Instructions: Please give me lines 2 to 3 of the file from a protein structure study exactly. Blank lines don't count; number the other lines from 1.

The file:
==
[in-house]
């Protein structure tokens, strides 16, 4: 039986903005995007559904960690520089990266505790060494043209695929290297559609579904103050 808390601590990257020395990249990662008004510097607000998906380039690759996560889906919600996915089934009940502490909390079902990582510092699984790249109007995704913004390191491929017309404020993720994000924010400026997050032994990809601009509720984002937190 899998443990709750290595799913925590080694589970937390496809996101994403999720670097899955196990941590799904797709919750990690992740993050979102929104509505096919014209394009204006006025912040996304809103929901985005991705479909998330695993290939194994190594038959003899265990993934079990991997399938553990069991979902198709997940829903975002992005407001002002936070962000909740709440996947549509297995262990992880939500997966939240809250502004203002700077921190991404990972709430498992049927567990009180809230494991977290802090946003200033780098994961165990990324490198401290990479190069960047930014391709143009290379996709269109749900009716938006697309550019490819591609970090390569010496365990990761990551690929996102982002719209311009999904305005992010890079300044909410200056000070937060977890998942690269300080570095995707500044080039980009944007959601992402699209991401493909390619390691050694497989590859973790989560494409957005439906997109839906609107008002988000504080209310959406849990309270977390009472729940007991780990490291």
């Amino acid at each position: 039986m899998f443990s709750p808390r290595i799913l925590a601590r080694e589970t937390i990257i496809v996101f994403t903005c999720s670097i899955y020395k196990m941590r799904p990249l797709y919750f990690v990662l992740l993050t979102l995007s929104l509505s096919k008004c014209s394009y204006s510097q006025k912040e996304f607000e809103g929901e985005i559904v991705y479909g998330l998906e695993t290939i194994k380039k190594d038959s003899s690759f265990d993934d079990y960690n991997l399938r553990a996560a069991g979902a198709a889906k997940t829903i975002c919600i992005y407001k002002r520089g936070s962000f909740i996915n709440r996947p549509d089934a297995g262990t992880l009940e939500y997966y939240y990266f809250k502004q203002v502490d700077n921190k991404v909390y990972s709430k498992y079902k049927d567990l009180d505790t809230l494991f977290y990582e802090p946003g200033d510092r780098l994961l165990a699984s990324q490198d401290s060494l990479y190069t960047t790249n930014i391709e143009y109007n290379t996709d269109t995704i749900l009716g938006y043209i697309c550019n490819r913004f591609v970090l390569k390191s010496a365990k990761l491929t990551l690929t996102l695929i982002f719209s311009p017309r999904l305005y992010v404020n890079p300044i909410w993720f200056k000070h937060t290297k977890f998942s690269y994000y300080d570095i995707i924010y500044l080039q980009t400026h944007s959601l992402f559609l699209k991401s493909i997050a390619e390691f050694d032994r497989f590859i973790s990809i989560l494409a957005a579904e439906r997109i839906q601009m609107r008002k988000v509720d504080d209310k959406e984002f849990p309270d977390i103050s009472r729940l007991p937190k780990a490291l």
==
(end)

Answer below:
């Protein structure tokens, strides 16, 4: 039986903005995007559904960690520089990266505790060494043209695929290297559609579904103050 808390601590990257020395990249990662008004510097607000998906380039690759996560889906919600996915089934009940502490909390079902990582510092699984790249109007995704913004390191491929017309404020993720994000924010400026997050032994990809601009509720984002937190 899998443990709750290595799913925590080694589970937390496809996101994403999720670097899955196990941590799904797709919750990690992740993050979102929104509505096919014209394009204006006025912040996304809103929901985005991705479909998330695993290939194994190594038959003899265990993934079990991997399938553990069991979902198709997940829903975002992005407001002002936070962000909740709440996947549509297995262990992880939500997966939240809250502004203002700077921190991404990972709430498992049927567990009180809230494991977290802090946003200033780098994961165990990324490198401290990479190069960047930014391709143009290379996709269109749900009716938006697309550019490819591609970090390569010496365990990761990551690929996102982002719209311009999904305005992010890079300044909410200056000070937060977890998942690269300080570095995707500044080039980009944007959601992402699209991401493909390619390691050694497989590859973790989560494409957005439906997109839906609107008002988000504080209310959406849990309270977390009472729940007991780990490291």
């Amino acid at each position: 039986m899998f443990s709750p808390r290595i799913l925590a601590r080694e589970t937390i990257i496809v996101f994403t903005c999720s670097i899955y020395k196990m941590r799904p990249l797709y919750f990690v990662l992740l993050t979102l995007s929104l509505s096919k008004c014209s394009y204006s510097q006025k912040e996304f607000e809103g929901e985005i559904v991705y479909g998330l998906e695993t290939i194994k380039k190594d038959s003899s690759f265990d993934d079990y960690n991997l399938r553990a996560a069991g979902a198709a889906k997940t829903i975002c919600i992005y407001k002002r520089g936070s962000f909740i996915n709440r996947p549509d089934a297995g262990t992880l009940e939500y997966y939240y990266f809250k502004q203002v502490d700077n921190k991404v909390y990972s709430k498992y079902k049927d567990l009180d505790t809230l494991f977290y990582e802090p946003g200033d510092r780098l994961l165990a699984s990324q490198d401290s060494l990479y190069t960047t790249n930014i391709e143009y109007n290379t996709d269109t995704i749900l009716g938006y043209i697309c550019n490819r913004f591609v970090l390569k390191s010496a365990k990761l491929t990551l690929t996102l695929i982002f719209s311009p017309r999904l305005y992010v404020n890079p300044i909410w993720f200056k000070h937060t290297k977890f998942s690269y994000y300080d570095i995707i924010y500044l080039q980009t400026h944007s959601l992402f559609l699209k991401s493909i997050a390619e390691f050694d032994r497989f590859i973790s990809i989560l494409a957005a579904e439906r997109i839906q601009m609107r008002k988000v509720d504080d209310k959406e984002f849990p309270d977390i103050s009472r729940l007991p937190k780990a490291l």